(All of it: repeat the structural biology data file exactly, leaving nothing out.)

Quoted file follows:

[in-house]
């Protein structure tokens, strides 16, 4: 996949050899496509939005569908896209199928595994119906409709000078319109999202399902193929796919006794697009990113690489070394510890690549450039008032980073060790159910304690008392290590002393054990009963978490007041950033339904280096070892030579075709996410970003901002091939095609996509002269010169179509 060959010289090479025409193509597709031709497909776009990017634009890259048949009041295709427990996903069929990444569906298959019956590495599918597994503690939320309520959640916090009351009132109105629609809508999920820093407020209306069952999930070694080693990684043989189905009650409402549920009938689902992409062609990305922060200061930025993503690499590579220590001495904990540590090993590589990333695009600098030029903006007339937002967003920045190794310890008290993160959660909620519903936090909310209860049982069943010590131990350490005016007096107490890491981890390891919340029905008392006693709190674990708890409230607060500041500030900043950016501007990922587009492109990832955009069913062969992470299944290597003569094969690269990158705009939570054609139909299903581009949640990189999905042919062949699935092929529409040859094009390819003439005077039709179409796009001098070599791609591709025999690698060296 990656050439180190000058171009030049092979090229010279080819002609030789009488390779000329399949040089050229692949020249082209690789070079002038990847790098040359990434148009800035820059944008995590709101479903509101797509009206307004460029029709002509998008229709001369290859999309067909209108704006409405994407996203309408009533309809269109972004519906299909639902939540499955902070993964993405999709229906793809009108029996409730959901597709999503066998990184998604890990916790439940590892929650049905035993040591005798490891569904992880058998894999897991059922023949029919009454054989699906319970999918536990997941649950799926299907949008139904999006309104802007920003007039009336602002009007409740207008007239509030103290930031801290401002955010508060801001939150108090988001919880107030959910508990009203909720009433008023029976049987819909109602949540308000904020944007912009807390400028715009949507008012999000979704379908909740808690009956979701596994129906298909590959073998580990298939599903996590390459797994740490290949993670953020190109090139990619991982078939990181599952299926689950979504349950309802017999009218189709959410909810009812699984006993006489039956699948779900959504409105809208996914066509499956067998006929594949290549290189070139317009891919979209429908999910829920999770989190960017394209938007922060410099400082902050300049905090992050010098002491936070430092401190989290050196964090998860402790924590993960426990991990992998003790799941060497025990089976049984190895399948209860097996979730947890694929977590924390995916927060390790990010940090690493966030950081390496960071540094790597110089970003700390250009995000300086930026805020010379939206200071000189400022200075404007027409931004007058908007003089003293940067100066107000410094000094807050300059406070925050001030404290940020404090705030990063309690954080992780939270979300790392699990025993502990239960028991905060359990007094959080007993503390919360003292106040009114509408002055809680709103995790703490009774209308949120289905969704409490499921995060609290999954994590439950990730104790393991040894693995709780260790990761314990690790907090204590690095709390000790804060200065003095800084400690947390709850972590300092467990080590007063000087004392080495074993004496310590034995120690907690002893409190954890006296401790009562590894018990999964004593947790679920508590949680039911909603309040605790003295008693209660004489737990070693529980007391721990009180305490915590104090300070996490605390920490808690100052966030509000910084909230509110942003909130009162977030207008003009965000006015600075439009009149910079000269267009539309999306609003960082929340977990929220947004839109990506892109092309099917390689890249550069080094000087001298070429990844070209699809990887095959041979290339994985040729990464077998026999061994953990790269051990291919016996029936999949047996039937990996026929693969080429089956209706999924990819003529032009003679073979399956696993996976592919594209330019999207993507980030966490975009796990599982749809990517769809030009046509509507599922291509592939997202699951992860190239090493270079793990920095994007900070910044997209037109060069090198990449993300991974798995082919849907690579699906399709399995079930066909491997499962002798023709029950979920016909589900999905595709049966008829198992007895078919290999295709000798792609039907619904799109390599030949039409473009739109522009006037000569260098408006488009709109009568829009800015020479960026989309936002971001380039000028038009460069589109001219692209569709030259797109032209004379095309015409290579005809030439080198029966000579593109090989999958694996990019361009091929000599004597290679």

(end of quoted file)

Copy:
[in-house]
């Protein structure tokens, strides 16, 4: 996949050899496509939005569908896209199928595994119906409709000078319109999202399902193929796919006794697009990113690489070394510890690549450039008032980073060790159910304690008392290590002393054990009963978490007041950033339904280096070892030579075709996410970003901002091939095609996509002269010169179509 060959010289090479025409193509597709031709497909776009990017634009890259048949009041295709427990996903069929990444569906298959019956590495599918597994503690939320309520959640916090009351009132109105629609809508999920820093407020209306069952999930070694080693990684043989189905009650409402549920009938689902992409062609990305922060200061930025993503690499590579220590001495904990540590090993590589990333695009600098030029903006007339937002967003920045190794310890008290993160959660909620519903936090909310209860049982069943010590131990350490005016007096107490890491981890390891919340029905008392006693709190674990708890409230607060500041500030900043950016501007990922587009492109990832955009069913062969992470299944290597003569094969690269990158705009939570054609139909299903581009949640990189999905042919062949699935092929529409040859094009390819003439005077039709179409796009001098070599791609591709025999690698060296 990656050439180190000058171009030049092979090229010279080819002609030789009488390779000329399949040089050229692949020249082209690789070079002038990847790098040359990434148009800035820059944008995590709101479903509101797509009206307004460029029709002509998008229709001369290859999309067909209108704006409405994407996203309408009533309809269109972004519906299909639902939540499955902070993964993405999709229906793809009108029996409730959901597709999503066998990184998604890990916790439940590892929650049905035993040591005798490891569904992880058998894999897991059922023949029919009454054989699906319970999918536990997941649950799926299907949008139904999006309104802007920003007039009336602002009007409740207008007239509030103290930031801290401002955010508060801001939150108090988001919880107030959910508990009203909720009433008023029976049987819909109602949540308000904020944007912009807390400028715009949507008012999000979704379908909740808690009956979701596994129906298909590959073998580990298939599903996590390459797994740490290949993670953020190109090139990619991982078939990181599952299926689950979504349950309802017999009218189709959410909810009812699984006993006489039956699948779900959504409105809208996914066509499956067998006929594949290549290189070139317009891919979209429908999910829920999770989190960017394209938007922060410099400082902050300049905090992050010098002491936070430092401190989290050196964090998860402790924590993960426990991990992998003790799941060497025990089976049984190895399948209860097996979730947890694929977590924390995916927060390790990010940090690493966030950081390496960071540094790597110089970003700390250009995000300086930026805020010379939206200071000189400022200075404007027409931004007058908007003089003293940067100066107000410094000094807050300059406070925050001030404290940020404090705030990063309690954080992780939270979300790392699990025993502990239960028991905060359990007094959080007993503390919360003292106040009114509408002055809680709103995790703490009774209308949120289905969704409490499921995060609290999954994590439950990730104790393991040894693995709780260790990761314990690790907090204590690095709390000790804060200065003095800084400690947390709850972590300092467990080590007063000087004392080495074993004496310590034995120690907690002893409190954890006296401790009562590894018990999964004593947790679920508590949680039911909603309040605790003295008693209660004489737990070693529980007391721990009180305490915590104090300070996490605390920490808690100052966030509000910084909230509110942003909130009162977030207008003009965000006015600075439009009149910079000269267009539309999306609003960082929340977990929220947004839109990506892109092309099917390689890249550069080094000087001298070429990844070209699809990887095959041979290339994985040729990464077998026999061994953990790269051990291919016996029936999949047996039937990996026929693969080429089956209706999924990819003529032009003679073979399956696993996976592919594209330019999207993507980030966490975009796990599982749809990517769809030009046509509507599922291509592939997202699951992860190239090493270079793990920095994007900070910044997209037109060069090198990449993300991974798995082919849907690579699906399709399995079930066909491997499962002798023709029950979920016909589900999905595709049966008829198992007895078919290999295709000798792609039907619904799109390599030949039409473009739109522009006037000569260098408006488009709109009568829009800015020479960026989309936002971001380039000028038009460069589109001219692209569709030259797109032209004379095309015409290579005809030439080198029966000579593109090989999958694996990019361009091929000599004597290679």